Developmental Neglect – An ACE Risk Factor
When we, the Overindulgence Research Study authors, started the research on adults who were overindulged as children, we thought it would be about too much stuff. We were wrong. It is much broader than that. Ten studies later, to our surprise, it turns out that we were identifying behaviors that lead to developmental neglect.
The Adverse Childhood Experiences (ACEs) study identifies traumatic events and conditions that limit and distort a child’s ability to thrive. The Overindulgence Research Studies identified parenting practices that, while not necessarily traumatic at the time, can have lasting negative effects on development and health, if occurring regularly. Think consistent “problematic practices” instead of “traumatic events.”
What is developmental neglect? Developmental neglect is failing to provide the environment in which children can accomplish the developmental tasks associated with each developmental stage in ways that interfere with their ability to thrive. The overindulgence research points to evidence that chronic parental overindulgence is a source of developmental neglect.
What does the research tell us about what overindulgence looks like and what outcomes are associated with it? If emotional neglect is about not feeling loved, developmental neglect is about not being competent and responsible as well as not feeling loved. Here are some typical quotes from adults who were overindulged as children.
I do not seem capable of dealing with most problems that come up in my life.
I have money management problems.
I don’t feel competent as a parent/I have little control over my child.
I don’t know what is enough of anything, food, clothing, money, sex, liquor, entertainment, you name it.
I don’t feel effective.
Dysfunctional attitudes and thinking:
I confuse wants and needs.
I am not enough. I will never be enough.
If they don’t like what I did, it is their fault.
I have difficulties finding meaning in times of hardships.
Neither my child nor myself is responsible for his/her behavior.
Adults who were regularly overindulged as children agreed with the statements that they feel they are entitled to more of everything, and that they deserve more than others. Their life goals are wealth, fame and image, and they are not interested in personal growth, helping others, or building meaningful relationships.
In addition, they told us
Love is conditional on accepting the indulgence.
“I feel fat and still empty.”
What is overindulgence? This definition grew out of the findings of the Overindulgence Research Studies. According to Clarke, Dawson and Bredehoft in their 2014 book How Much is Too Much? Raising Likeable, Responsible, Respectful Children in the Age of Overindulgence,
Overindulging children is giving them too much of what looks good, too soon and for too long. It is giving them things or experiences that are not appropriate for their age or their interests and talents. It is the process of giving things to children to meet the adult’s needs, not the child’s.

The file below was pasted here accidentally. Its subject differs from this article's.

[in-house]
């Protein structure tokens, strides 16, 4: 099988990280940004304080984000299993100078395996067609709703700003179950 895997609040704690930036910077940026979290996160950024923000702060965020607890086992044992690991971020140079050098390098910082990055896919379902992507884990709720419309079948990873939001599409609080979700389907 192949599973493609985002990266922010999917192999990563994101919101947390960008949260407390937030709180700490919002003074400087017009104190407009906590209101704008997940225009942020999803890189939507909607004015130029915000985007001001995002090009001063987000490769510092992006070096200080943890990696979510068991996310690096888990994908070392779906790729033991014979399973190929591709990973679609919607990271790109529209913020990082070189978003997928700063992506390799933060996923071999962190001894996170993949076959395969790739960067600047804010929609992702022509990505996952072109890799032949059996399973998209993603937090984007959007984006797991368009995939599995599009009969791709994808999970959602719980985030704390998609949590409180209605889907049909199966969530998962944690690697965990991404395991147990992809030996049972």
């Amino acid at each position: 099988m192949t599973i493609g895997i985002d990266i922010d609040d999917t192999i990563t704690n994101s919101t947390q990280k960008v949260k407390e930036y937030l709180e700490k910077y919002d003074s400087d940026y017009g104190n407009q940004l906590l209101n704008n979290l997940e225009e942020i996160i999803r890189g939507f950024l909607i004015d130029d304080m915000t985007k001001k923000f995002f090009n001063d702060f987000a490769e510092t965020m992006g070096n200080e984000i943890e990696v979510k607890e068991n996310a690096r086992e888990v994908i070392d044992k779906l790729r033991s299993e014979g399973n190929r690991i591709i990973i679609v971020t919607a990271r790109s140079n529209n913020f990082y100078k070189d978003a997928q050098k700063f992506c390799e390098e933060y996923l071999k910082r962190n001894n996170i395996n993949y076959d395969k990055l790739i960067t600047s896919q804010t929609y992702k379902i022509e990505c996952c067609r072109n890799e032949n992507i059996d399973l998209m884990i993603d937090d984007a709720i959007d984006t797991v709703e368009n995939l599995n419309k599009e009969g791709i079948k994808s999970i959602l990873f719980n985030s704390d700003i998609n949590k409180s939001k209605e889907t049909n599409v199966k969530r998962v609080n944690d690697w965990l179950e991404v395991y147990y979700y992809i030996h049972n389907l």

Overindulgence is giving a disproportionate amount of family resources to one or more children in a way that appears to be meeting the children’s needs but does not, so children experience scarcity in the midst of plenty. Overindulgence is doing or having so much of something that it does active harm, or at least prevents a person from developing and deprives that person of achieving his or her full potential.
Overindulgence is a form of child neglect. It hinders children from performing their needed developmental tasks, and from learning necessary life lessons.
Clarke’s elevator definition is “overindulging is giving children so much of anything that it keeps them from learning their developmental tasks, and has a negative effect on their adult lives.”
How does overindulgence happen?
Overindulgence is frequently thought of as too many toys or as spoiling but it is much more. Adults who were chronically overindulged tell us: “I had too much freedom and too much independence too early,” and “they gave me everything I wanted when what I really wanted was them.” Study III identified the three ways overindulgence occurs.
Material overindulgence- Too many things, or lessons, or too much entertainment, or overscheduling. It leads to lack of appreciation and an overblown sense of entitlement.
Relational overindulgence -Overnuture, doing things for children they should be doing for themselves. It leads to a position of learned helplessness, incompetence and a continued belief that they are the center of the universe.
Structural overindulgence- Soft structure- No rules or chores, too much freedom leading to poor boundaries, lack of work skills, and learned irresponsibility.
Who does the overindulging? Anyone can. According to the studies:
Overindulgence occurs in all types of family systems in the Circumplex Model.
Permissive and authoritarian parents overindulge more than authoritative parents.